SADC’s peace mission ‘a poisoned chalice’

The UN mission has been replaced by the SADC mission in the DRC. Picture: AFP

The UN mission has been replaced by the SADC mission in the DRC. Picture: AFP

Published Feb 18, 2024


Dr Sizo Nkala

It feels like there is no end to the deadly fighting that has wreaked havoc in the eastern region of the Democratic Republic of Congo (DRC) for decades, resulting in the deaths of over 1 million people and the displacement of 6 million people across the region.

In recent weeks, fighting has intensified between the Tutsi-led March 23 Movement (M23), one of the most formidable rebel groups operating in the eastern provinces of DRC, and the government armed forces.

The M23 is made up of the Congolese Tutsi with links to Rwanda who are fighting for the interests of their ethnic group. Heavy gunfights have been witnessed in the DRC town of Sake, pitting government forces helped by United Nations (UN )peacekeepers and the M23 rebels who want to take control of the town.

The Sake town lies about 25km north-west of Goma, the capital city of the troubled North Kivu province. It is believed that capturing the highly strategic town would be a stepping stone to taking control of Goma which the rebel group once captured in 2012. As such, the DRC government and the UN peacekeepers want to prevent that at all costs.

According to the United Nations High Commissioner for Refugees (UNHCR) about 135, 000 people have fled their homes in Sake and headed for Goma. About 35 people have lost their lives and scores of others injured since the beginning of the year when hostilities intensified. The government forces and the rebels have blamed each other for the fatalities.

The DRC government has accused its eastern neighbour, Rwanda of supporting the M23 rebels. On the campaign trail for the December 2023 presidential elections, the DRC President Felix Tshisekedi was quoted as saying, “I’ve had enough of invasions and M23 rebels backed by Kigali. If you re-elect me and Rwanda persists … I will request parliament and Congress to authorise a declaration of war. We will march on Kigali. Tell Kagame those days of playing games with Congolese leaders are over.”

These allegations have been backed by the United Nations Group of Experts report released in 2023, which urged Rwanda to suspend its support for the M23 and also withdraw the Rwanda Defence Force (RDF) troops from the DRC territory.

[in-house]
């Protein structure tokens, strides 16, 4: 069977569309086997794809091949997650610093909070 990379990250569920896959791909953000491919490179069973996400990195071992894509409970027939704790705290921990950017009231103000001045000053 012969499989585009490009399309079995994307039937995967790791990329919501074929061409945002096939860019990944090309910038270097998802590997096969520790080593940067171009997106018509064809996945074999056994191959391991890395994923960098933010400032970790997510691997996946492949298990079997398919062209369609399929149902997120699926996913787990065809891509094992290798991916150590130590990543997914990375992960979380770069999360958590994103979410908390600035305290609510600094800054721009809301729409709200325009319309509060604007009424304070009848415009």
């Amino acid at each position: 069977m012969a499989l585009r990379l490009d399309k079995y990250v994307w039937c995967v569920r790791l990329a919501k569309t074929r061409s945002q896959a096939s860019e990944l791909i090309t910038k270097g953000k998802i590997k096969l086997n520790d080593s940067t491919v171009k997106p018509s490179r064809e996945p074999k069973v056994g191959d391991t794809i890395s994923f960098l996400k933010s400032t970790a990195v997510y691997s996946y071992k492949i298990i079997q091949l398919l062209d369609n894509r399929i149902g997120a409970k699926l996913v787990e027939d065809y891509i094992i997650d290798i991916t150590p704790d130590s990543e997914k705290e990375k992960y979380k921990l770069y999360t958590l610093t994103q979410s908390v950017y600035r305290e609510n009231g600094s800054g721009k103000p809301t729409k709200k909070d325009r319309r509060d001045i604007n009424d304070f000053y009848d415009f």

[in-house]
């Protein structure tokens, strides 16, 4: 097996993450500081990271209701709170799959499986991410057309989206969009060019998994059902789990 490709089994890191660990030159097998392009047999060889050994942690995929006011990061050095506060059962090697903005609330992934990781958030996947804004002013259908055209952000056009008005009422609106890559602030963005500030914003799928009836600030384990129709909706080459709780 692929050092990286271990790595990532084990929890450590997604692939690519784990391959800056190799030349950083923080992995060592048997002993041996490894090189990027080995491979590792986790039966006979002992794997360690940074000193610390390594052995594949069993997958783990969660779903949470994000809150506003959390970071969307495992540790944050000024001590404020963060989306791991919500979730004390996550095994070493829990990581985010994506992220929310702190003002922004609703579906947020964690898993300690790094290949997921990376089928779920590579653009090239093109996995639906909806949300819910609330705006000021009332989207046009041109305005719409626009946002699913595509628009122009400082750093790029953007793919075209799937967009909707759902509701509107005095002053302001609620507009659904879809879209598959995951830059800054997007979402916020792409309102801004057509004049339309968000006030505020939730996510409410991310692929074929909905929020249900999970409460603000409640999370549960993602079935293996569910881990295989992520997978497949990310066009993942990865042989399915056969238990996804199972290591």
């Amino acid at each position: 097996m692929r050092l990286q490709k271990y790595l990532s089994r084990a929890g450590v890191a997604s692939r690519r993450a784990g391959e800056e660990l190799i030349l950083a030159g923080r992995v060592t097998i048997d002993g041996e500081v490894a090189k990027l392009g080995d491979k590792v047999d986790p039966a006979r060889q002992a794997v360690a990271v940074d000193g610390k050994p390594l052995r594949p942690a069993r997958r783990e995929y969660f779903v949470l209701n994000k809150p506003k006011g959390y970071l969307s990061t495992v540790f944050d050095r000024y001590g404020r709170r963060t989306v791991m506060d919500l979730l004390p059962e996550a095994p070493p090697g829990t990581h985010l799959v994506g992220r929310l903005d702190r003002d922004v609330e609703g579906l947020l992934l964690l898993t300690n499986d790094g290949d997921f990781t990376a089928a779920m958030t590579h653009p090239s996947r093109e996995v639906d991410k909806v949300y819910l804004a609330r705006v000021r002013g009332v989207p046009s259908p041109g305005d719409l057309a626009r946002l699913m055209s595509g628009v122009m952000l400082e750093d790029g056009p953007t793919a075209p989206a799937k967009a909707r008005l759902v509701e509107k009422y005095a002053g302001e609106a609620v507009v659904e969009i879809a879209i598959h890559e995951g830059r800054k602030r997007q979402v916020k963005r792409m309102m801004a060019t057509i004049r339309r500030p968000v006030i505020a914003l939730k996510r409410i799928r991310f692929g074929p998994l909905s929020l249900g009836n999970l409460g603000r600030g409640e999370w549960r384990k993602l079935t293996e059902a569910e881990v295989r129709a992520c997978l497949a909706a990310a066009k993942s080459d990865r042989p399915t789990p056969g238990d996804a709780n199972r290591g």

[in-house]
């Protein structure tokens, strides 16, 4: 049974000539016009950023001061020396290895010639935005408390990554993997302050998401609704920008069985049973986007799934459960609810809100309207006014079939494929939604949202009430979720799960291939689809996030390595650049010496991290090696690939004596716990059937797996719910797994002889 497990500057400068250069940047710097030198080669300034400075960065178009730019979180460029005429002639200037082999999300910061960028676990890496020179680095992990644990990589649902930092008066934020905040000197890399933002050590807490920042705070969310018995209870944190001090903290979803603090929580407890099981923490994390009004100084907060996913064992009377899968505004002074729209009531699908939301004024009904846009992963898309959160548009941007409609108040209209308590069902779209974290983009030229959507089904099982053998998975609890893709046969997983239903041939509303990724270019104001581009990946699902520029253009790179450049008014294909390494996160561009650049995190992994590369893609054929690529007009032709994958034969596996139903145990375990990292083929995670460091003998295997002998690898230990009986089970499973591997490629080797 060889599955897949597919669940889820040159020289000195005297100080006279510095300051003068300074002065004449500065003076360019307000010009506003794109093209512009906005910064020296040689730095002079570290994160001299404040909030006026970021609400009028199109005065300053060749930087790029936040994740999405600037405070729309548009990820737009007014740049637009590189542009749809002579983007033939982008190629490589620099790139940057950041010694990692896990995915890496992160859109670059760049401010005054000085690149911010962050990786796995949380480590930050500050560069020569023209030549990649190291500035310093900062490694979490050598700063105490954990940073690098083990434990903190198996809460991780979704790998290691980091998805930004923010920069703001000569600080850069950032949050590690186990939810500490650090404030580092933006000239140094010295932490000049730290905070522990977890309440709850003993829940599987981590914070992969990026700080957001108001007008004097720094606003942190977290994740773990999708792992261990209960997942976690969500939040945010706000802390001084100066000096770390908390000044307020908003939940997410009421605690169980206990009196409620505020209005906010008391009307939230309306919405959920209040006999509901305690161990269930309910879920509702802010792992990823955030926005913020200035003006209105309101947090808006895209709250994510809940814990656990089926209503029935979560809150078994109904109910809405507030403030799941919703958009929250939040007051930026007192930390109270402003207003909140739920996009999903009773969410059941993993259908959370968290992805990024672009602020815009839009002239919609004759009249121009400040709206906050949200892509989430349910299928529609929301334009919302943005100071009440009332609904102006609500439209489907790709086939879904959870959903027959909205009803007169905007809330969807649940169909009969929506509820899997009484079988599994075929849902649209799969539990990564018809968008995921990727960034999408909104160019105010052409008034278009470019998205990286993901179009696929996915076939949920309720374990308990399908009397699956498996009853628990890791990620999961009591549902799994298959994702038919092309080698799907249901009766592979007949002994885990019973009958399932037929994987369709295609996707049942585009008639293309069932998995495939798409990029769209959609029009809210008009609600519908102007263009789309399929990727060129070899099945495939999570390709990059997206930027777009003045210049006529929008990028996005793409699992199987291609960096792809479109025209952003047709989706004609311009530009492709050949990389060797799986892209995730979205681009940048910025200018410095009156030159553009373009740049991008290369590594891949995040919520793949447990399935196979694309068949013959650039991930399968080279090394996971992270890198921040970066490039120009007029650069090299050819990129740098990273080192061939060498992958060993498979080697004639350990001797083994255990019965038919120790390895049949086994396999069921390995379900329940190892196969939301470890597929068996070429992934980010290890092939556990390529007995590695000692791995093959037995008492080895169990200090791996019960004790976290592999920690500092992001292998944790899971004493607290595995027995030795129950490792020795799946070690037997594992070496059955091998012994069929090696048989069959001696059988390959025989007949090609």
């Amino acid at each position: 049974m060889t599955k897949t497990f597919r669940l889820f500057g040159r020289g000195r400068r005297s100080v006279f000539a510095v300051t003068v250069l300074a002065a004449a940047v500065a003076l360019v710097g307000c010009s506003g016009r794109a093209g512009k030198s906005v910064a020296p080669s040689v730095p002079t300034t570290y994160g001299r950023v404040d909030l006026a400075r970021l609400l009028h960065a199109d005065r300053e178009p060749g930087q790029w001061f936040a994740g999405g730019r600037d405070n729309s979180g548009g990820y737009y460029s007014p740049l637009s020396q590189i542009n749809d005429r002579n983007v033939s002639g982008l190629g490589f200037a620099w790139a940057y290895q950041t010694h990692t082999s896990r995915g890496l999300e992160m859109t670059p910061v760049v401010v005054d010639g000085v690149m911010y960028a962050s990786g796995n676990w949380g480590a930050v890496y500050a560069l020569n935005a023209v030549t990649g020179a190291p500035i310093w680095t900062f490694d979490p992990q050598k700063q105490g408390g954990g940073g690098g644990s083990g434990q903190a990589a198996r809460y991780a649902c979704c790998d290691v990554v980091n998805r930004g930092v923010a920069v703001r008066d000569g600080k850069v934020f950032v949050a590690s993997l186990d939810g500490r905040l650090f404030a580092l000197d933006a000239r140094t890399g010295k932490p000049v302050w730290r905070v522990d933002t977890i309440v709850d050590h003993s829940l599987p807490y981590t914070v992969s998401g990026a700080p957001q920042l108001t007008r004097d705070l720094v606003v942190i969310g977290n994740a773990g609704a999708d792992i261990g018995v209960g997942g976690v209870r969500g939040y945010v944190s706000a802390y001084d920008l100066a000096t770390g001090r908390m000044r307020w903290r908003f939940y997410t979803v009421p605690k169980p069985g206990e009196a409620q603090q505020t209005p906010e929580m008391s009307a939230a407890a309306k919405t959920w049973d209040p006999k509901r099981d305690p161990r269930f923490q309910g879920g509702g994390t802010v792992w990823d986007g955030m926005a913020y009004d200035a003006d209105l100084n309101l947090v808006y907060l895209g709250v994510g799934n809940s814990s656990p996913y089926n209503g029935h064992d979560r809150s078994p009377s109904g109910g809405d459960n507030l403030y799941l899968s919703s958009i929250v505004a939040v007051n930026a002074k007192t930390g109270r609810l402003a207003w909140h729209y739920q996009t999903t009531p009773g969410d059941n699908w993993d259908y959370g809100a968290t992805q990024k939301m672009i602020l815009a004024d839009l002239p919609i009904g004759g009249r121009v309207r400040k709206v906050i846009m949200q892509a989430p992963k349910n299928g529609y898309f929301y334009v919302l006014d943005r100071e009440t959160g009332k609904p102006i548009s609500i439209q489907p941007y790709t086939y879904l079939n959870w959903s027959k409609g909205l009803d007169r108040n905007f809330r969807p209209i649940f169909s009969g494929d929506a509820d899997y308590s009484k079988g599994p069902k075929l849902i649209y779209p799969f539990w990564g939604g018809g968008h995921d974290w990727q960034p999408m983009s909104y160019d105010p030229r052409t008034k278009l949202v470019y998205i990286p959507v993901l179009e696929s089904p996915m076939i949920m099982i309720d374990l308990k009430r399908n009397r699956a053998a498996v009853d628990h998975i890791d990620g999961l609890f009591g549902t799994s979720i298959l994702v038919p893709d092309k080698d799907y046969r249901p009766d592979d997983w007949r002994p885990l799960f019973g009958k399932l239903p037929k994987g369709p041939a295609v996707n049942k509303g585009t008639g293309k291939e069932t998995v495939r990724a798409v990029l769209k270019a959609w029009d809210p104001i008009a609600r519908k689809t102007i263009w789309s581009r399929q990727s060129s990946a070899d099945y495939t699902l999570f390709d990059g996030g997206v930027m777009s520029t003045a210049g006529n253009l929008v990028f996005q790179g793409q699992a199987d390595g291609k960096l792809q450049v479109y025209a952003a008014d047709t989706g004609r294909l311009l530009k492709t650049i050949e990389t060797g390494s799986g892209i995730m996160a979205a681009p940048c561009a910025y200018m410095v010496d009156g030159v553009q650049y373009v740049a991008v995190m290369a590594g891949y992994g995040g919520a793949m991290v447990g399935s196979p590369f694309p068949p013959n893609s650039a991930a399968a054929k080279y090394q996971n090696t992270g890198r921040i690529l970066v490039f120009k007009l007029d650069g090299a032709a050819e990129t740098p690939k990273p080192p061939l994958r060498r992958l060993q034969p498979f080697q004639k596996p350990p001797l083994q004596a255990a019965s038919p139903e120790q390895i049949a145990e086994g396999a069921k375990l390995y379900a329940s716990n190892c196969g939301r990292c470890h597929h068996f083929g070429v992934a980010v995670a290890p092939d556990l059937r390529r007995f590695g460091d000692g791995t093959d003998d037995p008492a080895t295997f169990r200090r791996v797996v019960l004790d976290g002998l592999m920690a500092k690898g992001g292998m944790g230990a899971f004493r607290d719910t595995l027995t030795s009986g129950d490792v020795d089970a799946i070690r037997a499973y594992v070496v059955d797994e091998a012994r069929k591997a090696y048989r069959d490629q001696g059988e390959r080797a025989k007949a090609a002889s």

The United States and France have also confirmed these allegations. However, Kigali has dismissed the allegations as false. Rwanda has gone further to accuse the DRC government of backing the Hutu-led Democratic Forces for the Liberation of Rwanda (DFLR), which it says is made up of Hutu extremists and those who participated in the 1994 genocide and intend to overthrow Paul Kagame’s government. The stand-off between the two countries has hampered progress in the East African Community-led Nairobi and Luanda processes, which seek to find a political solution to the armed groups in eastern DRC and restore diplomatic relations between Rwanda and the DRC.

Seemingly following up on his election campaign promises to end instability in the east, Tshisekedi invited the SADC to intervene and help quell the situation.

Consequently, the Southern African Development Commission (SADC) Mission in the DRC (SAMIDRC) was deployed in December 2023. Recently, South Africa contributed 2900 troops to the SADC Mission. The SAMIDRC will replace the East African Community Regional Force (EACRF) which was asked to pull out by the DRC government after failing to eliminate the rebel groups. Despite having some early victories, the EACRF could not contain the M23 rebels who continued to capture more territory and even took over some areas where the regional force was stationed.

Tshisekedi accused the EACRF of working with the rebels and being reluctant to use effective force against the main rebel group, the M23. The regional force was also compromised by the presence of some countries like Uganda and Burundi who are accused of taking advantage of the chaos in the country to loot its natural resources. As such, it remains to be seen whether the SAMIDRC will succeed where the EACRF and the United Nations Organisation Stabilisation Mission in the Democratic Republic of the Congo (Monusco) which has been deployed for the last 25 years, have failed.

Monusco will also be leaving DRC at the end of 2024 after the UN Security Council (UNSC) agreed to end its mandate in December 2024. Its withdrawal came amid sustained calls by the DRC government for it to pull out and frequent protests by the Congolese people in the eastern region who were disillusioned by its failure to deal with the insurgents.

However, judging by how the SADC forces have fared in Mozambique’s Cabo Delgado province which is also affected by an armed insurgency where the SADC Mission in Mozambique has been deployed since 2022, it doesn’t look like SAMIDRC will be the quick solution the DRC government and its people are looking for. It has become clear, over the years that military intervention will not end the violence in the east of DRC. The DRC government should build up its security forces which have been incapacitated by corrupt politicians, and rendered hapless in the face of heavily armed rebels. Moreover, a political solution should complement military interventions. As such, it is important for all parties involved to keep the Luanda and the Nairobi processes alive.

*Dr Nkala is A Research Fellow at the University of Johannesburg’s Centre for Africa-China Studies

**The views expressed do not necessarily reflect the views of Independent Media or IOL